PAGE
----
A good way to avoid pickpocket and also get a more comfortable trip is to sit in the front seat (beside the driver) and pay double fare (16P) so nobody will sit beside you.

  12. Dave Keiser says

    Bob, When I spent a week in Illigan getting the motor for my pickup rebuilt, I had to learn the Jeepney system real fast. It always amazed me at how quiet and reserved people were when forced to sit upon each other. Americans would never tolerate the “sardine” treatment like Pinoys do. The coin on the roof rail trick was the first thing I learned. Oddly enough, I have not seen too many Jeepneys going down the street in our present location of Yankton South Dakota. It could have something to do with the below zero temperatures that would wisk through the open windows during January.

    • says

      Hi Dave – Amazing that you can’t find the jeepneys there in Yankton! ha ha…. you are right, my friend, Americans would never tolerate jeepney riding, and for a number of reasons!

  13. says

    Hi Bob, My friend Glenn and I rode the Jeepneys in San Fernando, La Union. We used the word “bayad” also – is that Tagalog? or just a universal word to pay? It was a nice experience. We paid, but didn’t know where we were going besides into the town, so we ended up at the loading station in town – no problem. Thanks for the tip on how to signal to get off. Didn’t know that either!

    • says

      Hi John – Bayad is both Tagalog and Bisaya. I don’t know that it is universal, there are so many languages in the Philippines, but I know it is the same in the two major Philippine languages.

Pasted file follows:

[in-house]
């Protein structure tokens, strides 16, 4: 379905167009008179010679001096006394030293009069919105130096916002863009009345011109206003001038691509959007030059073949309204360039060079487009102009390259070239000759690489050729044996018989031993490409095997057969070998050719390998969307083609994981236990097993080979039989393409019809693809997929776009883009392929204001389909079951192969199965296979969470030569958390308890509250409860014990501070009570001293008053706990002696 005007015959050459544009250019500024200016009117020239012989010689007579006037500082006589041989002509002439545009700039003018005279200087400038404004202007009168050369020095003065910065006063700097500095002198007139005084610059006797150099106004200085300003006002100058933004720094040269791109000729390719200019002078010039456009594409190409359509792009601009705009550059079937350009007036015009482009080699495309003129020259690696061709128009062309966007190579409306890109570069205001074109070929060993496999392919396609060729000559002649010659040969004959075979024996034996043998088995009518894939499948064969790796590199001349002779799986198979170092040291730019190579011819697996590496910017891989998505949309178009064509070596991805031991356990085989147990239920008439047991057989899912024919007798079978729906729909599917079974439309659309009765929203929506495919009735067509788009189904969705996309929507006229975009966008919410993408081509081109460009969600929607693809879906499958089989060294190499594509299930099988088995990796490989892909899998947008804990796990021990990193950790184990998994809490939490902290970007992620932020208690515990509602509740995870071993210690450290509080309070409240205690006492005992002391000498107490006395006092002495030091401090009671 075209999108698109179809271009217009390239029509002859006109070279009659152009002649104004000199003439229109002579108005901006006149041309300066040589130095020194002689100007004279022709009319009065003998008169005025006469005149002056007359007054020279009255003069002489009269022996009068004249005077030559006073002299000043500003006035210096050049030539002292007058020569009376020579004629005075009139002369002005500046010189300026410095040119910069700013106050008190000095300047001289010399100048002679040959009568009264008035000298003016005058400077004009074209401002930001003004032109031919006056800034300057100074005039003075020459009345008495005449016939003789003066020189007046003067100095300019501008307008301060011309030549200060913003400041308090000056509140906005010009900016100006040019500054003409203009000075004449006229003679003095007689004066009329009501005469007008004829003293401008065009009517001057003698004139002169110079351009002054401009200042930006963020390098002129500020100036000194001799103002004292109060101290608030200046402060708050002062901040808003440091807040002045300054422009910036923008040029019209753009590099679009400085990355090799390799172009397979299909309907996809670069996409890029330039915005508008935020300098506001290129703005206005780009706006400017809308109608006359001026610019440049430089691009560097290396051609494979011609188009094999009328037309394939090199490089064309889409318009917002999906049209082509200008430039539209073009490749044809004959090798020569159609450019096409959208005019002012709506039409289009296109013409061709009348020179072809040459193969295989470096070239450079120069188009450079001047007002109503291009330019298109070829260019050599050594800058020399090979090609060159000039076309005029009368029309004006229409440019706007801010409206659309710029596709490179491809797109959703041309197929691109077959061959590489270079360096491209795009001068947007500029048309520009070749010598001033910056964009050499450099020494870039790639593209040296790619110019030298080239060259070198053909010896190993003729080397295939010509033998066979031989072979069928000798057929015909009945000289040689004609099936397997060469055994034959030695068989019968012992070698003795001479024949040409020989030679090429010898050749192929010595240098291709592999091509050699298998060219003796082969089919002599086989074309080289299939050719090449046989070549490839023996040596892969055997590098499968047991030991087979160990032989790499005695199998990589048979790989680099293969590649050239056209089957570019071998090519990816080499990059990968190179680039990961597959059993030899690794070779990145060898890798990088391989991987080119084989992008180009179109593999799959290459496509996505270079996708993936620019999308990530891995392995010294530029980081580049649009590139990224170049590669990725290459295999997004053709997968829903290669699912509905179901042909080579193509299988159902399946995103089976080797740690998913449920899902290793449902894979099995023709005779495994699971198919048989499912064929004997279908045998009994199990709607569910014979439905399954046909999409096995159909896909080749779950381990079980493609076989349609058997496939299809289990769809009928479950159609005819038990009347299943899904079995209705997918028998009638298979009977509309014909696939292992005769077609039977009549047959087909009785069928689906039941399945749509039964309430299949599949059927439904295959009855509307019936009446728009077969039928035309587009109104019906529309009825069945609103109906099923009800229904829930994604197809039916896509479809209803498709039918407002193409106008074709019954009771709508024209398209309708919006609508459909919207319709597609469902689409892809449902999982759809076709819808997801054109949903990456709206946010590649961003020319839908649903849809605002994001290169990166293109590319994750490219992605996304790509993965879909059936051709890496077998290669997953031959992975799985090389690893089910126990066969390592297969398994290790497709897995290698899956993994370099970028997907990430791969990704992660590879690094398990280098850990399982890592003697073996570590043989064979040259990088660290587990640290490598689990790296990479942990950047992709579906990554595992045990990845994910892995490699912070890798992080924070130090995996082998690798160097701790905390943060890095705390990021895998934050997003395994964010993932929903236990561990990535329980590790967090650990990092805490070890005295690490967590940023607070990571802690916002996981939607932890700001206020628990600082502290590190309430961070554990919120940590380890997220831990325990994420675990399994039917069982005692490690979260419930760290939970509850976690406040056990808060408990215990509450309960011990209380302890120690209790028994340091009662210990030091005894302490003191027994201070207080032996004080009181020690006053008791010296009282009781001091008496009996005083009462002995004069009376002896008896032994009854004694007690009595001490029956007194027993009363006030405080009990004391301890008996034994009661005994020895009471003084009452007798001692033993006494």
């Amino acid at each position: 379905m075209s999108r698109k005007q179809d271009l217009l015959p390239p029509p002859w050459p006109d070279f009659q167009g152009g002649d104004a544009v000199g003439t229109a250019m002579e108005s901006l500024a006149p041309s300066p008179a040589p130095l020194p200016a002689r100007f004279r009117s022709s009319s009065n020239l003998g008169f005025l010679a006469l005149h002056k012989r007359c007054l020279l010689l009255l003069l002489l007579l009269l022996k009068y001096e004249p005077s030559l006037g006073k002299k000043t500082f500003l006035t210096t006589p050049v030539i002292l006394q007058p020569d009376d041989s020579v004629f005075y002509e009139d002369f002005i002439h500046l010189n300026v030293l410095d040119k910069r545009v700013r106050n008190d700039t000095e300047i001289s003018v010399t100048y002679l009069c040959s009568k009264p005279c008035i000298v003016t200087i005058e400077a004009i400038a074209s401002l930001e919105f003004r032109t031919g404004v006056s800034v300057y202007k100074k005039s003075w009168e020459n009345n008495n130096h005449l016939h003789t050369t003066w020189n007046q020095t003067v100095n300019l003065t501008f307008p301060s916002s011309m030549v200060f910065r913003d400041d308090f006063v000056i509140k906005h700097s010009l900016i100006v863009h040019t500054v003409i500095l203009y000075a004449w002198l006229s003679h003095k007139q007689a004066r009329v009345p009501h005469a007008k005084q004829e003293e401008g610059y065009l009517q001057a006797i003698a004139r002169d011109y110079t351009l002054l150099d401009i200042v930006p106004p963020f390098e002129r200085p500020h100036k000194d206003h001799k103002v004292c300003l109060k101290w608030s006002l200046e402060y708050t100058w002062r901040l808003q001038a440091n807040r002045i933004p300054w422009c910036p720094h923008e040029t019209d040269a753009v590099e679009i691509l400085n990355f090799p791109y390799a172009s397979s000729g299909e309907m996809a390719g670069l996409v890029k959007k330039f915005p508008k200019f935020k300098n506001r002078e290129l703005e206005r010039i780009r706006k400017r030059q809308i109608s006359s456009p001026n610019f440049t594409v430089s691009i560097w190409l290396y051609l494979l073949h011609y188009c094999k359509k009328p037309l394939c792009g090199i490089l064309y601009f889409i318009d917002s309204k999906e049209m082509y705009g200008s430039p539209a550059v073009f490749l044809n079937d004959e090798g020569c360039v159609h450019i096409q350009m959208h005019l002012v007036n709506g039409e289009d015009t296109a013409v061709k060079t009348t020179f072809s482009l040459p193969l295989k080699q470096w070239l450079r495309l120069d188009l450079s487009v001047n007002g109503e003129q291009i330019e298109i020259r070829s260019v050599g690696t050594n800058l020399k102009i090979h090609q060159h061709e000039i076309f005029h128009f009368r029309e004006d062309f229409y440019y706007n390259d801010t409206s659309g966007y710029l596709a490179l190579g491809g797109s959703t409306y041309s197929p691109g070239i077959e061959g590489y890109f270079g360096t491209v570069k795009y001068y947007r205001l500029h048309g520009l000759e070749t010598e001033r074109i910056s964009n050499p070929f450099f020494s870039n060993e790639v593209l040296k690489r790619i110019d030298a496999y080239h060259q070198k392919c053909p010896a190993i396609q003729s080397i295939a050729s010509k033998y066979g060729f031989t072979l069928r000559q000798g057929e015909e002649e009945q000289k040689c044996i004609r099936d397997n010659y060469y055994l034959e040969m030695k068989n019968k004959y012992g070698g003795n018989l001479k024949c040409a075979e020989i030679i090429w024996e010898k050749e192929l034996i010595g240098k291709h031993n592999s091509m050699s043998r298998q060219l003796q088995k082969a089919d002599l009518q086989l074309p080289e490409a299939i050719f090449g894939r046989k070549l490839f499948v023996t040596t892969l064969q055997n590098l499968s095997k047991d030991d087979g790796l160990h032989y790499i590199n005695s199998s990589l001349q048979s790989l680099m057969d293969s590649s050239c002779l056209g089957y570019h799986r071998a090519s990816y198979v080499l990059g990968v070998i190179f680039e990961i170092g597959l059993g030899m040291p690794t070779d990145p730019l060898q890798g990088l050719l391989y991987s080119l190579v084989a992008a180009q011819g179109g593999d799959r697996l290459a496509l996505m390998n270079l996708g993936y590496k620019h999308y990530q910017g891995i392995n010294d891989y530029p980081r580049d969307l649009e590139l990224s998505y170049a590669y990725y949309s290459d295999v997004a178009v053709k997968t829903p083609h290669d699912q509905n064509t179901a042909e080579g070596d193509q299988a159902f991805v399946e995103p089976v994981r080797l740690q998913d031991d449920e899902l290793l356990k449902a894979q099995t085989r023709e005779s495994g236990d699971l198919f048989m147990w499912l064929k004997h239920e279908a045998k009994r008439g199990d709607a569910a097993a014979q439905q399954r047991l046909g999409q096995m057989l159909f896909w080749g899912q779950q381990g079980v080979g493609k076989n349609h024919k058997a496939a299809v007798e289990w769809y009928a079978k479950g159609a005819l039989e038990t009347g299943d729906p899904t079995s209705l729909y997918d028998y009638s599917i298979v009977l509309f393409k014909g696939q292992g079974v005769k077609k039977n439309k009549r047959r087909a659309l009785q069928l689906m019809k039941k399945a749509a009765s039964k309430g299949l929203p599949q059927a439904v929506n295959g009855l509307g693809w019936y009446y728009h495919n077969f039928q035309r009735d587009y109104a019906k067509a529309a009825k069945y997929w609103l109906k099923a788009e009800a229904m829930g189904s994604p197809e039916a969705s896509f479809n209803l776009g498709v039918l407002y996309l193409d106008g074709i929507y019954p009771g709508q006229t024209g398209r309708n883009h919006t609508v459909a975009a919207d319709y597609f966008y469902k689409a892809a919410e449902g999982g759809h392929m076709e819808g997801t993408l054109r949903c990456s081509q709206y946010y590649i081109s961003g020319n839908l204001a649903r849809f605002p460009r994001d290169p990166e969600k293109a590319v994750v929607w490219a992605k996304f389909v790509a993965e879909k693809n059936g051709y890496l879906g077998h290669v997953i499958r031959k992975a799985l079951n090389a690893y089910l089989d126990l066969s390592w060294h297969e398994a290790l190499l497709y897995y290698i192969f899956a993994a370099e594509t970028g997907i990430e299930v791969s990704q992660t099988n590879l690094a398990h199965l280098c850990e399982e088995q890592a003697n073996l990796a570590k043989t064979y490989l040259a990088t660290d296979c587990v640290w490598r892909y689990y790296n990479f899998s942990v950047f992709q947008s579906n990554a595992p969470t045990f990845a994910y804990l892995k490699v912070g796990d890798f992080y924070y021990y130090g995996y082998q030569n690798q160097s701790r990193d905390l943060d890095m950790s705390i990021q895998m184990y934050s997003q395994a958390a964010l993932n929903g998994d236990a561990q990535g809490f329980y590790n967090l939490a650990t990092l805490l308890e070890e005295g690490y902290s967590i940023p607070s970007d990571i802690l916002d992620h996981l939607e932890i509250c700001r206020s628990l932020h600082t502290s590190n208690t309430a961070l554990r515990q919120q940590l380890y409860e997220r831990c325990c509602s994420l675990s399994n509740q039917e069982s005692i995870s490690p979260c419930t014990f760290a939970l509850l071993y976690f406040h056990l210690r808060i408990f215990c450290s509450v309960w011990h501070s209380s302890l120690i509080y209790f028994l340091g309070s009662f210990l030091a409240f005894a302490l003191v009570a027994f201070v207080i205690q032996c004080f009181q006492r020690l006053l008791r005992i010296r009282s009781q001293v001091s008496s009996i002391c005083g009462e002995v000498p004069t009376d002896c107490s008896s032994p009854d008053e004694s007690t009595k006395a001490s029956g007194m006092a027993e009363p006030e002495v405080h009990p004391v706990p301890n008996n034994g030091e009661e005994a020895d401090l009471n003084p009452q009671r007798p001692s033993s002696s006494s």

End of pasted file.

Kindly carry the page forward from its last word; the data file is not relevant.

14. Speb Freespiritme says

    Hi Bob,

    Nice article.. but I have to say that the best jeep rides i know are in Olongapo and Subic, all jeepneys are color coded according to their routes. If you ask for directions people will tell you what color of jeepney to take. When I lived there it was the yellow jeeps that go around the city proper. Another thing unique in Gapo Jeeps is that they have strings you can pull that lights a bulb infront of the driver which tells him that you want him to stop to get off.

  15. Chris Simpson says

    Hi Bob, you reminded me of a story last time I flew through Manila.
    My wife being up in Zambales heavily pregnant with a 2 year old by her side, I did not want travelling to the city, so I thought I will do Manila on my own at about 1am on a Saturday. I walked out of the airport, right out past the gate, to avoid the rip offs (I don’t like 10 times normal price cabs) and headed for a beer in EDSA. After jumping out of 2 taxis who refused to go the proper route, I walked most of the way.
    Buying a coke on the steamy roadside at 1am pouring sweat with a backpack on, in an area where there are NO kano around at all, I was fine until I left a coin for a kid at the sari sari, like I have done a thousand times in the provinces, with no ill effect.
    Next thing I know I’ve got a gang of about a dozen beggar kids pawing me. A shopkeeper kindly brushed them off me and told me if I wanted a lift I could wait, or take my chances with the jeepneys. For some reason there were no cabs around.
    Thanks God for the jeepney drivers.
    Their intuition is superb, the moment I thought it there was a driver lip pointing me and yelling the kids off as I got on.
    Many times I have hired a jeepney rather than pay kano cab tax in particular areas at particular times. In places I am not familiar I trust a random jeepney driver quicker than a cabbie. I tend to travel on gut instinct and very basic Tagalog without trouble.
    The 8 peso fare is ‘per section’ a section I have never met anyone who knows exactly how far apart they are supposed to be, but it’s around 800 meters from various places I’ve caught them.

      • Chris Simpson says